Spicebox! Food Services, allows customers to browse online and select and order a meal plan from an online menu. They are open to feedback and changes required by the customer through various social networking sites like facebook and twitter. The meals are packed in eco-friendly tiffin boxes that are reusable and microwave friendly, so that food can be reheated if required. The tiffins are sterilized and maintained hygienically. Spicebox! caters to vegetarians and non-vegetarians alike and even offers a mixed option menu. They charge monthly which is 4 weeks, with the price range within Rupees two thousand and they also offer a two week trial period. The menu is different every day, with a special cuisine served every Friday. (Spicebox! Food Services, 2014)

Spicebox! Food Services employ Dabbawallas to deliver their tiffins, Rupees four hundred is charged to the customer for using the Dabbawalla service for 4 weeks. Spicebox! relies on the Dabbawallas for their delivery services, and hence only provide lunch menus. Unlike the usual delivery and pick up of empty tiffins after an hour of them being delivered, Spicebox! instead opts for pick-up of the empty tiffins the next day, with the delivery of the next day's new tiffin. Spicebox! is also a keen supporter of the 'Share My Dabba' initiative by the Happy Life Welfare group. Customers who may choose to skip lunch the next day can instead choose to contribute the tiffin to the 'Share my Dabba' initiative, by sending an SMS before midnight. The tiffin is labelled with the 'Share my Dabba' sticker, which the Dabbawallas recognize and deliver to the 'Share my Dabba' organization. (Spicebox! Food Services, 2014)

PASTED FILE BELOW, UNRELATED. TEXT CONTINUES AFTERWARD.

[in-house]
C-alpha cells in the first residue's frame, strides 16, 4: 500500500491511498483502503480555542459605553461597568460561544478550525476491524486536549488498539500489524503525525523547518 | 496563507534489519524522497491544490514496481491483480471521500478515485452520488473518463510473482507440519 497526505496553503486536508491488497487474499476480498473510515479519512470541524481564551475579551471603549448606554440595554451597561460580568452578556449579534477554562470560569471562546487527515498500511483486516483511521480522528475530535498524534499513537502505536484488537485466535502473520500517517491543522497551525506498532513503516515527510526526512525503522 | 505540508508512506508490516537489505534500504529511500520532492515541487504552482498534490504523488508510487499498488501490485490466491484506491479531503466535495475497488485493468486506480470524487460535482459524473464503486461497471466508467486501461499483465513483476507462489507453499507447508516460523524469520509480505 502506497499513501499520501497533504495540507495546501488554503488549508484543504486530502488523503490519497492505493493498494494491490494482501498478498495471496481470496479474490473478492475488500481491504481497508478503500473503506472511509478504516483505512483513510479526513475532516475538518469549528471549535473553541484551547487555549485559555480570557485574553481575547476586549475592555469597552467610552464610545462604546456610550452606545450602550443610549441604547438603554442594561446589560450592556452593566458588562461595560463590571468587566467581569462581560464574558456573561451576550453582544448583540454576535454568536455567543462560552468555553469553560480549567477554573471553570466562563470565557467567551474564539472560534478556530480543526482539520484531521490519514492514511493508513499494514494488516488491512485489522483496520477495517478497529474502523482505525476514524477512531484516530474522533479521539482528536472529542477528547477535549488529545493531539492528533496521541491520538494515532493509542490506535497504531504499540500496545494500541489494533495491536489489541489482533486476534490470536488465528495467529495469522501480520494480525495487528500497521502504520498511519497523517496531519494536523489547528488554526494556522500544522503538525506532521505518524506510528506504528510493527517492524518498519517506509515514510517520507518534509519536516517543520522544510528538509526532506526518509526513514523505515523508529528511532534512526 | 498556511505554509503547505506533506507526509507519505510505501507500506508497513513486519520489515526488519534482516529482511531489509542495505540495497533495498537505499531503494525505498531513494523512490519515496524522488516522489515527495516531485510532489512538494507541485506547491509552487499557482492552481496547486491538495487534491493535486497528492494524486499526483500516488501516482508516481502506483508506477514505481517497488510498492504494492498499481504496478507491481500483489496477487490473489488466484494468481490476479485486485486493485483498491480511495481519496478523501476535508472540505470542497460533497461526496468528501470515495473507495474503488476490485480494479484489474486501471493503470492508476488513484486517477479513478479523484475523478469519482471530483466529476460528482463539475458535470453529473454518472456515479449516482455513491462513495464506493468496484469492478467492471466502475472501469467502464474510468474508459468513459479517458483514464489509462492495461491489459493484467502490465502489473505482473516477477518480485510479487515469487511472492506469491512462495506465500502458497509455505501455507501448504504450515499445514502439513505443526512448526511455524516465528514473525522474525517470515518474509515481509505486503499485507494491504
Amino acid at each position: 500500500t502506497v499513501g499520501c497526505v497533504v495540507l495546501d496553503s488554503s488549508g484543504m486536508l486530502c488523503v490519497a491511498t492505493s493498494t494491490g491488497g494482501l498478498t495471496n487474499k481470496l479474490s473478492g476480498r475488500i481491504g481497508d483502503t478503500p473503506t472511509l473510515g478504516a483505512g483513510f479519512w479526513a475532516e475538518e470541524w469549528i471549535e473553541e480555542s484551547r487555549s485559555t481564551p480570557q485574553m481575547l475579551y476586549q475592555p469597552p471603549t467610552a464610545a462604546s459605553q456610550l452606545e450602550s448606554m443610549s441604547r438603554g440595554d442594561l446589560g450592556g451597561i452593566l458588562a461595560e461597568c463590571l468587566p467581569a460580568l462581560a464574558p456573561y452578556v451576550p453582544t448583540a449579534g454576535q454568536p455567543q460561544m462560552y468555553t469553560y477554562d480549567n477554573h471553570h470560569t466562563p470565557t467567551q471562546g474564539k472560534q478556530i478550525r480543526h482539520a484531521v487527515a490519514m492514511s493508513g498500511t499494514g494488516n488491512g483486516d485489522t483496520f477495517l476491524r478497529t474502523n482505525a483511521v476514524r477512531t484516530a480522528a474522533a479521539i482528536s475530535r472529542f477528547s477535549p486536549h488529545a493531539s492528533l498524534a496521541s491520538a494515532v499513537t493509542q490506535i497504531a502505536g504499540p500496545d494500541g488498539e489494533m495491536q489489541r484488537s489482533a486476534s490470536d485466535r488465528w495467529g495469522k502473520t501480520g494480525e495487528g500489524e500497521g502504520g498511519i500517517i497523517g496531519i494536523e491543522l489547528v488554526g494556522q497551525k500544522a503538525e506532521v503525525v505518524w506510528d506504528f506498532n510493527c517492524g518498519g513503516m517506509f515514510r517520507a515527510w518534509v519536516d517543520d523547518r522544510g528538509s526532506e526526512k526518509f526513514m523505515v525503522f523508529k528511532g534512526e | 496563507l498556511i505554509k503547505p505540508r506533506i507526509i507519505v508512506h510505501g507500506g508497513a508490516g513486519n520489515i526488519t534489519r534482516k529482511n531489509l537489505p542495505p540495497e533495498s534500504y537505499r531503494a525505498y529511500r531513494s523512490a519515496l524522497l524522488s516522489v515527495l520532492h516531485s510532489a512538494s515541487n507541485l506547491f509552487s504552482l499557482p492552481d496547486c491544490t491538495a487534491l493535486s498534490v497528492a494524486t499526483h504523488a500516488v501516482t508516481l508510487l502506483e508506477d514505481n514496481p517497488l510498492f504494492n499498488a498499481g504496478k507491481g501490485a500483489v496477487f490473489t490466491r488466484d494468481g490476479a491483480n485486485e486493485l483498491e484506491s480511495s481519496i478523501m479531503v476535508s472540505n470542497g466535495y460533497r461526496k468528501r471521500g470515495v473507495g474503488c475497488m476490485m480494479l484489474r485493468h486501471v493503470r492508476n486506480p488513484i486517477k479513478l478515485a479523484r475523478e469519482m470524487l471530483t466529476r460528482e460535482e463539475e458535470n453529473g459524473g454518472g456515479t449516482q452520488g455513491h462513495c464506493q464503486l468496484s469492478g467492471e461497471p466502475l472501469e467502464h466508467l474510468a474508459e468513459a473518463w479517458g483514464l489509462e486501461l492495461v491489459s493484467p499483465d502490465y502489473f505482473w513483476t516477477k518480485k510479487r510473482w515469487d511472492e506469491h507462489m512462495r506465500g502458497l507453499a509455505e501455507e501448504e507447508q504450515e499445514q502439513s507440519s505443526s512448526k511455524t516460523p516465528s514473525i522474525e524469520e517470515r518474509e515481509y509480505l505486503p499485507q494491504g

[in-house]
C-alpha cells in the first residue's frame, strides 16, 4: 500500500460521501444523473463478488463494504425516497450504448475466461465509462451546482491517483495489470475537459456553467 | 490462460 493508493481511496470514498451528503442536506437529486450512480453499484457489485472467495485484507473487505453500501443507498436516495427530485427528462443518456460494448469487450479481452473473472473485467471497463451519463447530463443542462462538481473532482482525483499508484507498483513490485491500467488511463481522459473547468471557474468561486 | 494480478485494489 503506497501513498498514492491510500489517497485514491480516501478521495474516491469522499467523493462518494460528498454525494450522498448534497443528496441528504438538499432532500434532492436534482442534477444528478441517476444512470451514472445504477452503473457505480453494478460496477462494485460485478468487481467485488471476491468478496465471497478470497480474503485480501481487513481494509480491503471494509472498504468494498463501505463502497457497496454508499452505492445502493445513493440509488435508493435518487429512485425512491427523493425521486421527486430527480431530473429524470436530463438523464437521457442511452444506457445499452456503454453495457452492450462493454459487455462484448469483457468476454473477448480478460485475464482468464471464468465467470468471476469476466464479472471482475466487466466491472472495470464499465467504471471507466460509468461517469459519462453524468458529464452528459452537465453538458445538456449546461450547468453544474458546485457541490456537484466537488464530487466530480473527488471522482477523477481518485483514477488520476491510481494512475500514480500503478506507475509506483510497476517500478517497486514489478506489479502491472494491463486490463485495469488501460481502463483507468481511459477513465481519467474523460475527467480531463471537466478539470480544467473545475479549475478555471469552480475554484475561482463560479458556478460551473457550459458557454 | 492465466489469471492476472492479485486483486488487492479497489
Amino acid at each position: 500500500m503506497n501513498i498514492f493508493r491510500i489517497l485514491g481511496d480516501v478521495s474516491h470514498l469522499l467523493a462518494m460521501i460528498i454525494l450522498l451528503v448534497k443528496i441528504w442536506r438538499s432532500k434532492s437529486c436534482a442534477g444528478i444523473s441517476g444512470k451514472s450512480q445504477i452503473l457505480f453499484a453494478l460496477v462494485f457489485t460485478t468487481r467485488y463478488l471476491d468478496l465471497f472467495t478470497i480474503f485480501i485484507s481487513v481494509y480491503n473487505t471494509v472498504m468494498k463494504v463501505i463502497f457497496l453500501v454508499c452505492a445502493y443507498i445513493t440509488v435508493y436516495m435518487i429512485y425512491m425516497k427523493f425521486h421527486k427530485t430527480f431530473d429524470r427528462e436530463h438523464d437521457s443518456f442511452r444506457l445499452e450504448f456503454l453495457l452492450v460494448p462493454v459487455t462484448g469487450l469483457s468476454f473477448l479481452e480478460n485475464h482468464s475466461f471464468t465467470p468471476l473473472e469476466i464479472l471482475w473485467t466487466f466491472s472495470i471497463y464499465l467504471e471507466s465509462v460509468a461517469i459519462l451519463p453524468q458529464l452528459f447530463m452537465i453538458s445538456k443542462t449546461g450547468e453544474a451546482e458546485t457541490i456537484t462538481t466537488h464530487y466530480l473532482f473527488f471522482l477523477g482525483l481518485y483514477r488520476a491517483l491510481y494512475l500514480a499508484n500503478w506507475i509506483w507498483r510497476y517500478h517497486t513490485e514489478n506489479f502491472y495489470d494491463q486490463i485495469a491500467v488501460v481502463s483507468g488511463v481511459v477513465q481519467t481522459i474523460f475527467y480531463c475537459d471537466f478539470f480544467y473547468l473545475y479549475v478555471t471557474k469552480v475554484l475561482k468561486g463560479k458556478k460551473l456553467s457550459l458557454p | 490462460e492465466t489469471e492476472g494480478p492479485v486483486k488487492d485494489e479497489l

2.5. Synopsis
This chapter summarizes the work culture of the Dabbawallas, as well as the slow progress in change in the entire process from the use of coloured threads to an alpha-numeric code to determine the delivery address. The chapter also focuses on the awards and certifications the organization has been awarded, signifying the global recognition it has achieved in the past decade. This leads us to the next chapter which will set the framework for the research methodology adopted by the author for the purpose of this project.